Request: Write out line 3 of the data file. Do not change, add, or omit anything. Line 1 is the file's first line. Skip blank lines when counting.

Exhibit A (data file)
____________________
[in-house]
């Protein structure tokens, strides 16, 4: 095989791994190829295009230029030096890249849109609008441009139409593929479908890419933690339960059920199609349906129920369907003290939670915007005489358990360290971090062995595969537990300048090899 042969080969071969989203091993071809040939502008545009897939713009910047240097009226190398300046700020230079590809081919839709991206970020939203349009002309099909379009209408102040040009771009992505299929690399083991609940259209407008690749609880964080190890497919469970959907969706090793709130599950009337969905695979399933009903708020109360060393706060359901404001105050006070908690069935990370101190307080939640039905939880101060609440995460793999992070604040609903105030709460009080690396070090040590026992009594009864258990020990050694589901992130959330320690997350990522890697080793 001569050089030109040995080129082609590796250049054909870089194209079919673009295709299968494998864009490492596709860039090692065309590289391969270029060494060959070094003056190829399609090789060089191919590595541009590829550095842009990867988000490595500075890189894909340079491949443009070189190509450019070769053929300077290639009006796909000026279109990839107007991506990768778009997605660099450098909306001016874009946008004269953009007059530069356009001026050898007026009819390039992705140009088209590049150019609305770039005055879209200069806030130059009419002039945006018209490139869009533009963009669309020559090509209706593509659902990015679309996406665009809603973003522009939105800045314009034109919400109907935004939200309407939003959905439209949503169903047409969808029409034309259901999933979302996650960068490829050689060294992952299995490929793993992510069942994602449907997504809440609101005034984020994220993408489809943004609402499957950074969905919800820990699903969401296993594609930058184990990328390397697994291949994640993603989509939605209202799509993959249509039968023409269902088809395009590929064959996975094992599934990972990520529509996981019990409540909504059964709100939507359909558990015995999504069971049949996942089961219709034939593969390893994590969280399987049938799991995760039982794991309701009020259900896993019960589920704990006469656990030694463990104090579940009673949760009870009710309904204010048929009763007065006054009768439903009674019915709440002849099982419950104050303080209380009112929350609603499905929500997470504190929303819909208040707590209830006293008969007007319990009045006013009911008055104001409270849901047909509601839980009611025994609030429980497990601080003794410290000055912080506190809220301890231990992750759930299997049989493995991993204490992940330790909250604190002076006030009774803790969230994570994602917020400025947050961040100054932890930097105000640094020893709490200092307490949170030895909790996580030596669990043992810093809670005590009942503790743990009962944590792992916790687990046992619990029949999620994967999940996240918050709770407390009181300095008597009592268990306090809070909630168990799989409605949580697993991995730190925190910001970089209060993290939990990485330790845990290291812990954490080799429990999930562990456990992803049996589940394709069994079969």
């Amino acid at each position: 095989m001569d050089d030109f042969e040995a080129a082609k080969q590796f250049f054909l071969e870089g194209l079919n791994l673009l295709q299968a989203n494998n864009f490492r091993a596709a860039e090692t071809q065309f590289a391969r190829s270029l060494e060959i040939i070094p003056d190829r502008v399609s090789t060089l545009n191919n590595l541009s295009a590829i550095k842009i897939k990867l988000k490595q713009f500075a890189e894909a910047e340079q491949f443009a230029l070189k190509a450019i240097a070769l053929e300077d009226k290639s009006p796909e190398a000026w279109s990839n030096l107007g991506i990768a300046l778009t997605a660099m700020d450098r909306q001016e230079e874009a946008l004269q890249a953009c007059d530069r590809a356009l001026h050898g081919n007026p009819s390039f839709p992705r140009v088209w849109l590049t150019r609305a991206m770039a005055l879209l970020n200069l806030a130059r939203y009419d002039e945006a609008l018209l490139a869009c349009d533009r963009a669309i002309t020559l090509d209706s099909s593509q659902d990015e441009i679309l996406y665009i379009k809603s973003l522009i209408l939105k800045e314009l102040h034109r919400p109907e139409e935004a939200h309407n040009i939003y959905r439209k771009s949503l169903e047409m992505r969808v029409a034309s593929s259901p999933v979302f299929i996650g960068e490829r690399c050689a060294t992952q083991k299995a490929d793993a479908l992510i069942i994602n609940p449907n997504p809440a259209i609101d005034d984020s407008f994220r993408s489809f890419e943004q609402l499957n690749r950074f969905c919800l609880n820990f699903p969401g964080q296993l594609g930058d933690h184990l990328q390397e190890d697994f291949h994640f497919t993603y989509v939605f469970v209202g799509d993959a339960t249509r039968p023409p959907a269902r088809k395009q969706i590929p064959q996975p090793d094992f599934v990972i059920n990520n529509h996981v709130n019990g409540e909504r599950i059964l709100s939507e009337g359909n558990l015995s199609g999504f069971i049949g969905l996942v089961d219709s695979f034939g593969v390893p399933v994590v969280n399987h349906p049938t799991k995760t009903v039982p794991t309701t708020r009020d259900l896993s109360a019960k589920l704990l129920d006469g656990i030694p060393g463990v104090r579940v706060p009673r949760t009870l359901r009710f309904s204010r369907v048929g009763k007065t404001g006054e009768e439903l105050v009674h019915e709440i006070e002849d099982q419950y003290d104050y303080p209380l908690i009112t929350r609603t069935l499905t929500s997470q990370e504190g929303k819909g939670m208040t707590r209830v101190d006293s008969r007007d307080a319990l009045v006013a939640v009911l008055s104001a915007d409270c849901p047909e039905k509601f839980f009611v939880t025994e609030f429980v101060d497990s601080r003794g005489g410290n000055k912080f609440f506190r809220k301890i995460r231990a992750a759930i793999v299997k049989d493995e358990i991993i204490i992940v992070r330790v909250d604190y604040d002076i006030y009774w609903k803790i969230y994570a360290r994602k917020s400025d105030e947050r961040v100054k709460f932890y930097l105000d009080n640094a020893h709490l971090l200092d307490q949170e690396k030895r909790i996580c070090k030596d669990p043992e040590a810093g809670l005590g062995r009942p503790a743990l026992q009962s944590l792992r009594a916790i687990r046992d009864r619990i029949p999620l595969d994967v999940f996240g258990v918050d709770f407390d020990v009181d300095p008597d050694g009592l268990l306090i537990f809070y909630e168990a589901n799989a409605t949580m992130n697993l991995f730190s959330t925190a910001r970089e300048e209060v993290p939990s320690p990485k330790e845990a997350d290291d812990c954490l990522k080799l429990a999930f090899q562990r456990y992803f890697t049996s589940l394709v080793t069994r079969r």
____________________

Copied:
């Amino acid at each position: 095989m001569d050089d030109f042969e040995a080129a082609k080969q590796f250049f054909l071969e870089g194209l079919n791994l673009l295709q299968a989203n494998n864009f490492r091993a596709a860039e090692t071809q065309f590289a391969r190829s270029l060494e060959i040939i070094p003056d190829r502008v399609s090789t060089l545009n191919n590595l541009s295009a590829i550095k842009i897939k990867l988000k490595q713009f500075a890189e894909a910047e340079q491949f443009a230029l070189k190509a450019i240097a070769l053929e300077d009226k290639s009006p796909e190398a000026w279109s990839n030096l107007g991506i990768a300046l778009t997605a660099m700020d450098r909306q001016e230079e874009a946008l004269q890249a953009c007059d530069r590809a356009l001026h050898g081919n007026p009819s390039f839709p992705r140009v088209w849109l590049t150019r609305a991206m770039a005055l879209l970020n200069l806030a130059r939203y009419d002039e945006a609008l018209l490139a869009c349009d533009r963009a669309i002309t020559l090509d209706s099909s593509q659902d990015e441009i679309l996406y665009i379009k809603s973003l522009i209408l939105k800045e314009l102040h034109r919400p109907e139409e935004a939200h309407n040009i939003y959905r439209k771009s949503l169903e047409m992505r969808v029409a034309s593929s259901p999933v979302f299929i996650g960068e490829r690399c050689a060294t992952q083991k299995a490929d793993a479908l992510i069942i994602n609940p449907n997504p809440a259209i609101d005034d984020s407008f994220r993408s489809f890419e943004q609402l499957n690749r950074f969905c919800l609880n820990f699903p969401g964080q296993l594609g930058d933690h184990l990328q390397e190890d697994f291949h994640f497919t993603y989509v939605f469970v209202g799509d993959a339960t249509r039968p023409p959907a269902r088809k395009q969706i590929p064959q996975p090793d094992f599934v990972i059920n990520n529509h996981v709130n019990g409540e909504r599950i059964l709100s939507e009337g359909n558990l015995s199609g999504f069971i049949g969905l996942v089961d219709s695979f034939g593969v390893p399933v994590v969280n399987h349906p049938t799991k995760t009903v039982p794991t309701t708020r009020d259900l896993s109360a019960k589920l704990l129920d006469g656990i030694p060393g463990v104090r579940v706060p009673r949760t009870l359901r009710f309904s204010r369907v048929g009763k007065t404001g006054e009768e439903l105050v009674h019915e709440i006070e002849d099982q419950y003290d104050y303080p209380l908690i009112t929350r609603t069935l499905t929500s997470q990370e504190g929303k819909g939670m208040t707590r209830v101190d006293s008969r007007d307080a319990l009045v006013a939640v009911l008055s104001a915007d409270c849901p047909e039905k509601f839980f009611v939880t025994e609030f429980v101060d497990s601080r003794g005489g410290n000055k912080f609440f506190r809220k301890i995460r231990a992750a759930i793999v299997k049989d493995e358990i991993i204490i992940v992070r330790v909250d604190y604040d002076i006030y009774w609903k803790i969230y994570a360290r994602k917020s400025d105030e947050r961040v100054k709460f932890y930097l105000d009080n640094a020893h709490l971090l200092d307490q949170e690396k030895r909790i996580c070090k030596d669990p043992e040590a810093g809670l005590g062995r009942p503790a743990l026992q009962s944590l792992r009594a916790i687990r046992d009864r619990i029949p999620l595969d994967v999940f996240g258990v918050d709770f407390d020990v009181d300095p008597d050694g009592l268990l306090i537990f809070y909630e168990a589901n799989a409605t949580m992130n697993l991995f730190s959330t925190a910001r970089e300048e209060v993290p939990s320690p990485k330790e845990a997350d290291d812990c954490l990522k080799l429990a999930f090899q562990r456990y992803f890697t049996s589940l394709v080793t069994r079969r």